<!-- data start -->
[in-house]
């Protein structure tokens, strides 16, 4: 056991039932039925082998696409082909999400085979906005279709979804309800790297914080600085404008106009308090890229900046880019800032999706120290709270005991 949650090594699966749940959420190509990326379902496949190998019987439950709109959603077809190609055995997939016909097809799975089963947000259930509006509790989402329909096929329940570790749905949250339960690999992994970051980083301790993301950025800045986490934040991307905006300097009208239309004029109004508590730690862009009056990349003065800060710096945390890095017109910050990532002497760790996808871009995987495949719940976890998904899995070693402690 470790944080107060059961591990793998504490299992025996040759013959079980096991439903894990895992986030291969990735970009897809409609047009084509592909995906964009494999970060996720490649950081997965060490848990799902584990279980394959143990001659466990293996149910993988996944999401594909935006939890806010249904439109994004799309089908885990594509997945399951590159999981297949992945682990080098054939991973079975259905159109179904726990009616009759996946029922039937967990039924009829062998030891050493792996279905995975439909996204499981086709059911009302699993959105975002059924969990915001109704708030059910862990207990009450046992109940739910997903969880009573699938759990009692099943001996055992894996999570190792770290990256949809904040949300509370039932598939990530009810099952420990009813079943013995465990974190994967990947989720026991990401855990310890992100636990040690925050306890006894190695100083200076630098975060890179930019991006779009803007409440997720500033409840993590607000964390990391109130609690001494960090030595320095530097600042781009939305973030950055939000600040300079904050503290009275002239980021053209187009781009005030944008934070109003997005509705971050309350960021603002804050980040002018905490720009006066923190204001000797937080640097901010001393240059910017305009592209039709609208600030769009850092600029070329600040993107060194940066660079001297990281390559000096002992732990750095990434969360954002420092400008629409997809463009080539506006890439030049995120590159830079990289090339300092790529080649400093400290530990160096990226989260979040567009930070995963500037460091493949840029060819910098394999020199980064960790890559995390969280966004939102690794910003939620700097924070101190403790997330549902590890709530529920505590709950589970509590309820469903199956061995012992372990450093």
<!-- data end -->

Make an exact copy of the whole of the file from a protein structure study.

[in-house]
């Protein structure tokens, strides 16, 4: 056991039932039925082998696409082909999400085979906005279709979804309800790297914080600085404008106009308090890229900046880019800032999706120290709270005991 949650090594699966749940959420190509990326379902496949190998019987439950709109959603077809190609055995997939016909097809799975089963947000259930509006509790989402329909096929329940570790749905949250339960690999992994970051980083301790993301950025800045986490934040991307905006300097009208239309004029109004508590730690862009009056990349003065800060710096945390890095017109910050990532002497760790996808871009995987495949719940976890998904899995070693402690 470790944080107060059961591990793998504490299992025996040759013959079980096991439903894990895992986030291969990735970009897809409609047009084509592909995906964009494999970060996720490649950081997965060490848990799902584990279980394959143990001659466990293996149910993988996944999401594909935006939890806010249904439109994004799309089908885990594509997945399951590159999981297949992945682990080098054939991973079975259905159109179904726990009616009759996946029922039937967990039924009829062998030891050493792996279905995975439909996204499981086709059911009302699993959105975002059924969990915001109704708030059910862990207990009450046992109940739910997903969880009573699938759990009692099943001996055992894996999570190792770290990256949809904040949300509370039932598939990530009810099952420990009813079943013995465990974190994967990947989720026991990401855990310890992100636990040690925050306890006894190695100083200076630098975060890179930019991006779009803007409440997720500033409840993590607000964390990391109130609690001494960090030595320095530097600042781009939305973030950055939000600040300079904050503290009275002239980021053209187009781009005030944008934070109003997005509705971050309350960021603002804050980040002018905490720009006066923190204001000797937080640097901010001393240059910017305009592209039709609208600030769009850092600029070329600040993107060194940066660079001297990281390559000096002992732990750095990434969360954002420092400008629409997809463009080539506006890439030049995120590159830079990289090339300092790529080649400093400290530990160096990226989260979040567009930070995963500037460091493949840029060819910098394999020199980064960790890559995390969280966004939102690794910003939620700097924070101190403790997330549902590890709530529920505590709950589970509590309820469903199956061995012992372990450093």